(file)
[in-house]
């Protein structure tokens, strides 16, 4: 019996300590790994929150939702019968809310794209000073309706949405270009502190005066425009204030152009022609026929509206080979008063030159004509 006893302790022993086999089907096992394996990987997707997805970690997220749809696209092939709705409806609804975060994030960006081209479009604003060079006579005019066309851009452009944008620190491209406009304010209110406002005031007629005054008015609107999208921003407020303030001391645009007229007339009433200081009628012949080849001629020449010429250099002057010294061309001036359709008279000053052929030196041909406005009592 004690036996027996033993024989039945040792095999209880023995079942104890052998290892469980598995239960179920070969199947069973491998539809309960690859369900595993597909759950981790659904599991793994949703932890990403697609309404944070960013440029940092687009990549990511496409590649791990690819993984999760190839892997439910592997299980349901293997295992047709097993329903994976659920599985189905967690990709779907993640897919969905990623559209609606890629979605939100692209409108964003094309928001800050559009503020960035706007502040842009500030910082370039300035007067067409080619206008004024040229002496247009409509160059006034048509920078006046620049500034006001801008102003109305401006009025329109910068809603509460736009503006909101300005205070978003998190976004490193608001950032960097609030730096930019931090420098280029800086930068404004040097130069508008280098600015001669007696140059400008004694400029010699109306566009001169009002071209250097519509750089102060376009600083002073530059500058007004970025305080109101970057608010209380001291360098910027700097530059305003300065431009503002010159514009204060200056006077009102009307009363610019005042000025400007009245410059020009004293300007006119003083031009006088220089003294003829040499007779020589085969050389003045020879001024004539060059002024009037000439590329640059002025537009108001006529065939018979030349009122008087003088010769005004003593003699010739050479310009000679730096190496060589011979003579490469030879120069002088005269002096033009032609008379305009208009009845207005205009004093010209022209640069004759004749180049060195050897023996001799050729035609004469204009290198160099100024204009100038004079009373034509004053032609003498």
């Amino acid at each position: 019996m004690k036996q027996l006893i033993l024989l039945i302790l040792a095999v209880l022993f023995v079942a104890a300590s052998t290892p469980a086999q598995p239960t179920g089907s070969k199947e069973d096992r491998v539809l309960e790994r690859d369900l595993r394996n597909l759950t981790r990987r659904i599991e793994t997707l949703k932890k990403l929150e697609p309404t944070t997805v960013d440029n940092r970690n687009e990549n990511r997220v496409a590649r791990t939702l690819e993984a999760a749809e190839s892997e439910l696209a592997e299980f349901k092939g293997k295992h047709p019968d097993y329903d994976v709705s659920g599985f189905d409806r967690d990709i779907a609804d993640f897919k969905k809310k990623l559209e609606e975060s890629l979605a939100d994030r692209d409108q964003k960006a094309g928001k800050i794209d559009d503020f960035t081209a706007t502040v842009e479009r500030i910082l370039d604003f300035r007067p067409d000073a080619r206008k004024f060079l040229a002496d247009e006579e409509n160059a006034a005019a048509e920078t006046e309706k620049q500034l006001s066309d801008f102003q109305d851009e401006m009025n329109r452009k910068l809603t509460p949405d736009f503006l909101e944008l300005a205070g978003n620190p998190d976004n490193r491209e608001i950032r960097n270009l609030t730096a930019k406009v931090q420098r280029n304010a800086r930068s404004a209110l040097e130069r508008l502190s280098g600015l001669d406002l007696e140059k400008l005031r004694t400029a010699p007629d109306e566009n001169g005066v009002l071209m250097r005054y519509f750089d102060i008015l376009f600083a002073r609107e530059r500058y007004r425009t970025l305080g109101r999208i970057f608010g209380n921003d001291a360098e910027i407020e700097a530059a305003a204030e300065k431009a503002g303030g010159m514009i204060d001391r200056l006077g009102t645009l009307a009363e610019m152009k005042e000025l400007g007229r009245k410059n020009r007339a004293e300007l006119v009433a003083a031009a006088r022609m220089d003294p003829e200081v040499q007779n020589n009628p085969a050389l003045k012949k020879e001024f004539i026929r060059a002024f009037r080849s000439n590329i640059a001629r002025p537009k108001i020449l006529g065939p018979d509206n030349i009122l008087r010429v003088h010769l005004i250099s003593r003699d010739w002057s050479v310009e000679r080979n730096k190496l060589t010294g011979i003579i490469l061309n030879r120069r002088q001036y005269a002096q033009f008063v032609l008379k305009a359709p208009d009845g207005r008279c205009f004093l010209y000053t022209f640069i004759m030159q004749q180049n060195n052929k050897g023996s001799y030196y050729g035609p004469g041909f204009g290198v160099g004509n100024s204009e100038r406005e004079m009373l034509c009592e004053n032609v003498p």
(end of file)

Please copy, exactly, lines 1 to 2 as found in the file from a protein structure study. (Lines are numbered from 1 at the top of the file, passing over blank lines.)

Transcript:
[in-house]
């Protein structure tokens, strides 16, 4: 019996300590790994929150939702019968809310794209000073309706949405270009502190005066425009204030152009022609026929509206080979008063030159004509 006893302790022993086999089907096992394996990987997707997805970690997220749809696209092939709705409806609804975060994030960006081209479009604003060079006579005019066309851009452009944008620190491209406009304010209110406002005031007629005054008015609107999208921003407020303030001391645009007229007339009433200081009628012949080849001629020449010429250099002057010294061309001036359709008279000053052929030196041909406005009592 004690036996027996033993024989039945040792095999209880023995079942104890052998290892469980598995239960179920070969199947069973491998539809309960690859369900595993597909759950981790659904599991793994949703932890990403697609309404944070960013440029940092687009990549990511496409590649791990690819993984999760190839892997439910592997299980349901293997295992047709097993329903994976659920599985189905967690990709779907993640897919969905990623559209609606890629979605939100692209409108964003094309928001800050559009503020960035706007502040842009500030910082370039300035007067067409080619206008004024040229002496247009409509160059006034048509920078006046620049500034006001801008102003109305401006009025329109910068809603509460736009503006909101300005205070978003998190976004490193608001950032960097609030730096930019931090420098280029800086930068404004040097130069508008280098600015001669007696140059400008004694400029010699109306566009001169009002071209250097519509750089102060376009600083002073530059500058007004970025305080109101970057608010209380001291360098910027700097530059305003300065431009503002010159514009204060200056006077009102009307009363610019005042000025400007009245410059020009004293300007006119003083031009006088220089003294003829040499007779020589085969050389003045020879001024004539060059002024009037000439590329640059002025537009108001006529065939018979030349009122008087003088010769005004003593003699010739050479310009000679730096190496060589011979003579490469030879120069002088005269002096033009032609008379305009208009009845207005205009004093010209022209640069004759004749180049060195050897023996001799050729035609004469204009290198160099100024204009100038004079009373034509004053032609003498």